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Wildlife Trade Specialists

Published 21st November 2008

Local agreements sought to prevent forest loss in Ecuador

TRAFFIC runs workshops on governance and transparency in the Amazon basin

Quito, Ecuador, 21st November 2008--Local people living in and close to Amazonian forests in Ecuador have been consulted through a new TRAFFIC project to devise the best ways to manage their forests sustainably and prevent forest loss and degradation.


A representative of a local chainsaw and logger association shows his documentation for legal timber © TRAFFIC South America 

TRAFFIC and local partner Servicio Forestal Amazonico brought together local forestry stakeholders including loggers, timber traders, carpenters, indigenous people, forest authorities, police, municipalities, non-governmental organizations and others.

"People living in or close to forests can have a strong interest to conserve and manage their natural resource sustainably, but all too often their forests are being cleared or over-exploited," said Ulrich Malessa, TRAFFIC South America's Regional Timber Programme Co-ordinator.

"TRAFFIC and our local partner Servicio Forestal Amazonico aimed to bring everyone with an interest in maintaining their forests together, to develop ways to ensure their forests can be managed for the benefit of all."

Ecuador has one of the world's most rapid rates of deforestation, estimated at 1.7 % per year between 2000 and 2005, but up to 2.4% in one Amazonian Province.

The majority of forest loss is for clearance for agriculture, but over-exploitation of forests leads to unsustainable use of resources, and ultimately loss of biodiversity.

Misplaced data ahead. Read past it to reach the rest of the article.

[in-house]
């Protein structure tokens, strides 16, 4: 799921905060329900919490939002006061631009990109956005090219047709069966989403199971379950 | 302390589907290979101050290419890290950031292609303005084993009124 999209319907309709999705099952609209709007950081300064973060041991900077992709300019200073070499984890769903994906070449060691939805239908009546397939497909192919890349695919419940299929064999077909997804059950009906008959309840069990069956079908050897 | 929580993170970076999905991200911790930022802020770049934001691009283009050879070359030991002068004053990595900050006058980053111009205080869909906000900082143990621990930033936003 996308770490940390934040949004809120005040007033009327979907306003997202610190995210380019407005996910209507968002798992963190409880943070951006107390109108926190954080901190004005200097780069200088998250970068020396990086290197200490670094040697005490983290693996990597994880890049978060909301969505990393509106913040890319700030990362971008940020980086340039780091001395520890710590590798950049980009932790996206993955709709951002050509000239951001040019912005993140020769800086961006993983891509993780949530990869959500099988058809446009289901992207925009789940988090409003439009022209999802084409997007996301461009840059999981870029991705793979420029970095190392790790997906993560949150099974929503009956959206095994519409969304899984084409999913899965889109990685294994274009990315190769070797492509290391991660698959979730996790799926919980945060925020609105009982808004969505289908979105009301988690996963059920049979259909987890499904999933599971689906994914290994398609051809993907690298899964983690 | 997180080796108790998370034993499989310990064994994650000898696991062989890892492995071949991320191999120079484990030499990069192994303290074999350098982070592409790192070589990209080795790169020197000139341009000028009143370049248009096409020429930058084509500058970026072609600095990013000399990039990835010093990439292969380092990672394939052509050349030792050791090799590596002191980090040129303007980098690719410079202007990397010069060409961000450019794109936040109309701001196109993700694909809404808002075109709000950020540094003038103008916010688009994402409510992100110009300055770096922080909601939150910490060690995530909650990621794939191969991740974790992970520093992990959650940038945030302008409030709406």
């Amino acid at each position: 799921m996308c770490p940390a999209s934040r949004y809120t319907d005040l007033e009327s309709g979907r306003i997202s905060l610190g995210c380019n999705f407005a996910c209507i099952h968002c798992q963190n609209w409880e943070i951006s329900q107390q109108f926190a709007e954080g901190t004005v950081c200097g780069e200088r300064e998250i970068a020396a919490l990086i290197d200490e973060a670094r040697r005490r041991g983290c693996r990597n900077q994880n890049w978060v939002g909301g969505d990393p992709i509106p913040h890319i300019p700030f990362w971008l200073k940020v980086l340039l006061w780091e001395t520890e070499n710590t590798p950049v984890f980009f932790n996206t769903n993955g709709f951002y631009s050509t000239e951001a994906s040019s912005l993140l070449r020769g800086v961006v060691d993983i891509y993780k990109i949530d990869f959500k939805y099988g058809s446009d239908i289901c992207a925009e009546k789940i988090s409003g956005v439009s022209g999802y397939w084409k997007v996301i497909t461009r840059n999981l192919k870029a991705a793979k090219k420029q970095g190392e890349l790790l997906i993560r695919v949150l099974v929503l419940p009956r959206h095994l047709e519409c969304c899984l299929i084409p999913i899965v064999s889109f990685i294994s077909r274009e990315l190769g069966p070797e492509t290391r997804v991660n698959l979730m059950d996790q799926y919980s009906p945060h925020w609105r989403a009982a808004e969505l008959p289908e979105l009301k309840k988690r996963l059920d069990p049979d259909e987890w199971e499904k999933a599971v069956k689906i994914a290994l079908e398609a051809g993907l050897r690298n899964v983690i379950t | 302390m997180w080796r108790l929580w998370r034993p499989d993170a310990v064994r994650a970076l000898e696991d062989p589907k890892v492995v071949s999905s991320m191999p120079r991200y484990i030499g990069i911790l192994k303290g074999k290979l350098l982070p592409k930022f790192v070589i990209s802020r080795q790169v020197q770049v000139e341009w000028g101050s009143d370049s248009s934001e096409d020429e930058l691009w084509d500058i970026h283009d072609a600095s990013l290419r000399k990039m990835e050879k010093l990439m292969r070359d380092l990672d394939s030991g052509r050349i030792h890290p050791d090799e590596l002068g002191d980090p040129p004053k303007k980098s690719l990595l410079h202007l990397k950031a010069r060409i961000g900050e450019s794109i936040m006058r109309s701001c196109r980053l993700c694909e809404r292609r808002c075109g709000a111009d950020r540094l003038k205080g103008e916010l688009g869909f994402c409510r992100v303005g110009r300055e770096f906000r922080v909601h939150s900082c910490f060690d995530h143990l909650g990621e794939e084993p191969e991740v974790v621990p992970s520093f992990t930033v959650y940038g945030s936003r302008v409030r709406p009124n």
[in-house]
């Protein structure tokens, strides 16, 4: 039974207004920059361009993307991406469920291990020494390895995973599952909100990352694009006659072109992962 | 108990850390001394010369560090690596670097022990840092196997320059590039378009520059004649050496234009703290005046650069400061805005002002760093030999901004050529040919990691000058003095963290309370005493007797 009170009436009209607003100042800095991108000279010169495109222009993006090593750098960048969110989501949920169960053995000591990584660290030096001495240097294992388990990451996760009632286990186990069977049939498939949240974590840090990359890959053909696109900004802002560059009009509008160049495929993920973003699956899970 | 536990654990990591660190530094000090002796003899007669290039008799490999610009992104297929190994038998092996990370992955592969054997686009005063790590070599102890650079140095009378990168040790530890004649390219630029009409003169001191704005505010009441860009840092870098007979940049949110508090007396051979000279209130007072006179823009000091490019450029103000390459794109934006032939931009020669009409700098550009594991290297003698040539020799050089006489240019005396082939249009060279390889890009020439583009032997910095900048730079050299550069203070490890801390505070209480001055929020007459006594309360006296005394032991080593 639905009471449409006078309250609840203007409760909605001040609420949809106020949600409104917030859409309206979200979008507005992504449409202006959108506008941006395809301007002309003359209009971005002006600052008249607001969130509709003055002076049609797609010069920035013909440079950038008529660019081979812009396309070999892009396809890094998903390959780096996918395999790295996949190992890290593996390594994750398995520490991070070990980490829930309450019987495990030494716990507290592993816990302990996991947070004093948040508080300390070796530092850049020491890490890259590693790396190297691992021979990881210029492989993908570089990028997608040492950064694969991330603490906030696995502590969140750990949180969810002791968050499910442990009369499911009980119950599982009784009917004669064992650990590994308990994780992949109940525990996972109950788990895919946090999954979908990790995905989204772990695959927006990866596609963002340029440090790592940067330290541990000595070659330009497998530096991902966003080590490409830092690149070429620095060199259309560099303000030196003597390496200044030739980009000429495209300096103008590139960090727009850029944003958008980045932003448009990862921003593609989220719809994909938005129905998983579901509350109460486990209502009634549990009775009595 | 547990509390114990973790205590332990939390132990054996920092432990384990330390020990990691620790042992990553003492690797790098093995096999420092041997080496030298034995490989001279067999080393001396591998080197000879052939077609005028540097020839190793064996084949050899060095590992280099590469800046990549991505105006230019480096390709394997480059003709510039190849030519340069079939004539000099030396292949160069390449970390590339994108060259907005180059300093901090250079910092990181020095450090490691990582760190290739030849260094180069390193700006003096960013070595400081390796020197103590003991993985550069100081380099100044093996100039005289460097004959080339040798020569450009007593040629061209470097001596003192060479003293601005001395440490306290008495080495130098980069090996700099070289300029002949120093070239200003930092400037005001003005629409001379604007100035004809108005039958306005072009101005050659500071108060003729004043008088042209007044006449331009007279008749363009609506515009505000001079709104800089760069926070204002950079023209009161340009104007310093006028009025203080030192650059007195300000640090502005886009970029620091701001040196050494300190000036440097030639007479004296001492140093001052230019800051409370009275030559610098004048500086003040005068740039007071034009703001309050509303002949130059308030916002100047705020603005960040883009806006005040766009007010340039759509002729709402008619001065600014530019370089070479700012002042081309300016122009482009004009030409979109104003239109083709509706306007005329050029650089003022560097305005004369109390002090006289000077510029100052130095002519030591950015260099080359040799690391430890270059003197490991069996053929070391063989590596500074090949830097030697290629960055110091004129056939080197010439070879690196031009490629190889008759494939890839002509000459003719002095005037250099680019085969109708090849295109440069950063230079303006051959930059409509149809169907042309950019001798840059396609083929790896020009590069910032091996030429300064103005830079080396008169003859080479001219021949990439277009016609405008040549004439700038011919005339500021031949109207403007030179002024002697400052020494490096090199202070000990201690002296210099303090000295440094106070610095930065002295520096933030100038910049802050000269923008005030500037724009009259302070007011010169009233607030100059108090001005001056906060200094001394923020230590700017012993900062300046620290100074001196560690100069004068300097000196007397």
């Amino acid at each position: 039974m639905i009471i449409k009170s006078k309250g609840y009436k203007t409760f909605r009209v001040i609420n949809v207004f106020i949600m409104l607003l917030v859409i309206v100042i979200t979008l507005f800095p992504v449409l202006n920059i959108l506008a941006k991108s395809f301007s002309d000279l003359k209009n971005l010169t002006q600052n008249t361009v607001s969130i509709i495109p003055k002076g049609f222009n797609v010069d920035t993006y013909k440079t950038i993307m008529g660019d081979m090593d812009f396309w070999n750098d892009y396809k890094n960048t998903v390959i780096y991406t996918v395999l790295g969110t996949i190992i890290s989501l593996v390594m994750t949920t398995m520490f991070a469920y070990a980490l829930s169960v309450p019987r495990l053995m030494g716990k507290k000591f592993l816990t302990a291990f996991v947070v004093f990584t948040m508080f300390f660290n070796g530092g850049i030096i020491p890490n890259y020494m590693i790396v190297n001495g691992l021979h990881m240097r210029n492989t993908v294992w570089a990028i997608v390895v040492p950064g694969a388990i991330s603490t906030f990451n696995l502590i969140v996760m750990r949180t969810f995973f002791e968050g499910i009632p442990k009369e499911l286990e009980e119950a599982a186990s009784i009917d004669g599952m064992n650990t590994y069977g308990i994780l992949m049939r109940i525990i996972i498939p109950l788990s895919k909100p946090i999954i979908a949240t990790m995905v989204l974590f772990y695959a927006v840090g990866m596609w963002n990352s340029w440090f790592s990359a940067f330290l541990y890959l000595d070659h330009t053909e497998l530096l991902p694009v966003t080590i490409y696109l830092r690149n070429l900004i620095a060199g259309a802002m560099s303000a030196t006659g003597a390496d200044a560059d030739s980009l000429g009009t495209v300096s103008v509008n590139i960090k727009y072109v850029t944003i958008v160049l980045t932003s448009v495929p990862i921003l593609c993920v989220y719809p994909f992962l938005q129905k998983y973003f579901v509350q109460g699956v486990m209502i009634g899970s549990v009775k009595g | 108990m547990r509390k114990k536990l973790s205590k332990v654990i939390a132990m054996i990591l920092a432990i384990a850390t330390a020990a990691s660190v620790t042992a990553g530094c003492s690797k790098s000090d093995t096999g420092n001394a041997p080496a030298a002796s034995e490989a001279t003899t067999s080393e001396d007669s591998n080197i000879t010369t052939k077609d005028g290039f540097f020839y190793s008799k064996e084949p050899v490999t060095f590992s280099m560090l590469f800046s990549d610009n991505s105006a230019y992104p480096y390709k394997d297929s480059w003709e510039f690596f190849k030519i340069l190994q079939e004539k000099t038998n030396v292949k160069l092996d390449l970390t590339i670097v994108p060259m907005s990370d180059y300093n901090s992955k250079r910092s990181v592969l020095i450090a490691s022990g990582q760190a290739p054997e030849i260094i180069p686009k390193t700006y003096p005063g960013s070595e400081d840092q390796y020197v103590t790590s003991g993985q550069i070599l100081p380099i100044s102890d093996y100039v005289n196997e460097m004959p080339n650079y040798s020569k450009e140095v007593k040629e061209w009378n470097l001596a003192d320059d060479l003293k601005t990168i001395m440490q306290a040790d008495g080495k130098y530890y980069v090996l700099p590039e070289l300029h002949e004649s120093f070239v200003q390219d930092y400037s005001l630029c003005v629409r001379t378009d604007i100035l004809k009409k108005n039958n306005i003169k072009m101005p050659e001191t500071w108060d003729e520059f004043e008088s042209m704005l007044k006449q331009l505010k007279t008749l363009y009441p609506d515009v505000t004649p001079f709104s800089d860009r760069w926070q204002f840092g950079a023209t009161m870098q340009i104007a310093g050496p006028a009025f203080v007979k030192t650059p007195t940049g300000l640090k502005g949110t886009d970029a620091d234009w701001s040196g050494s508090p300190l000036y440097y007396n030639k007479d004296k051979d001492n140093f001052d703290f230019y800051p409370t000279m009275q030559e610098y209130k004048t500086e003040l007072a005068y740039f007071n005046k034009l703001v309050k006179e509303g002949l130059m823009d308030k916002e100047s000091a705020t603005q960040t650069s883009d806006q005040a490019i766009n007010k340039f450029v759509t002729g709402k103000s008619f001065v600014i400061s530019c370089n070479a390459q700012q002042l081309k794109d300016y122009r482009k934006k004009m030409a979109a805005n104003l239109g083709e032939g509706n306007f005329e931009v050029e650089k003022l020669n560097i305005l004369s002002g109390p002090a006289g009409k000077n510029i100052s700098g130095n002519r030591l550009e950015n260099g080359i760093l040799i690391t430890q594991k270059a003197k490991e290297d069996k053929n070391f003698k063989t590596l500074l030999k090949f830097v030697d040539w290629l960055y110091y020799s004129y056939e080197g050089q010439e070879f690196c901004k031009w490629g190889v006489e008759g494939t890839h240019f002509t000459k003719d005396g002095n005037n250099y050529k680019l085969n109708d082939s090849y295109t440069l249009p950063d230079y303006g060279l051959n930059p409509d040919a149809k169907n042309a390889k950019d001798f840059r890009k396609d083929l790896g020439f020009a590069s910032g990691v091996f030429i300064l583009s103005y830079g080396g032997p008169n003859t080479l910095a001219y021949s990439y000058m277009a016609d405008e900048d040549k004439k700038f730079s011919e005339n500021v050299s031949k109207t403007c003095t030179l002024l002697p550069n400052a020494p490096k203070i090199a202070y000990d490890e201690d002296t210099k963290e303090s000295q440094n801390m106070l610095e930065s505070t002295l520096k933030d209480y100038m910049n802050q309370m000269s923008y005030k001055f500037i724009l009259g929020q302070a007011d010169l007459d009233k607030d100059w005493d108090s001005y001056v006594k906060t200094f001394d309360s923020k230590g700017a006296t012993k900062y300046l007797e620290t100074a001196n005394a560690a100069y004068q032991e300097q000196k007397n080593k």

One of the major outcomes from the recent meetings was a joint willingness for people to work together to stop illegal practices that degrade forests. Some local communities decided to establish forestry management groups to discuss key issues related to forest governance and illegal logging, whilst in another case, the government forest administration and several associations of indigenous people, including the Shuar, agreed to co-operate on such issues.

"These local alliances can mitigate the failure of many national and international processes, which do not function at the local level," said Malessa.

Over the last 20 years there has been a major shift in thinking on forest management and governance, leading to increased local participation in forest conservation. However, insufficient attention has been given as to how these local level actions can influence national and international agendas.

"Dealing with governance and transparency issues at the local level can have a positive impact on protecting forests nationally and beyond," said Malessa.

"We want to make local voices heard and strengthen local alliances in order to influence national and international debates and actions."

TRAFFIC's project on forest governance in the Amazon Basin is funded by the World Bank and DFID.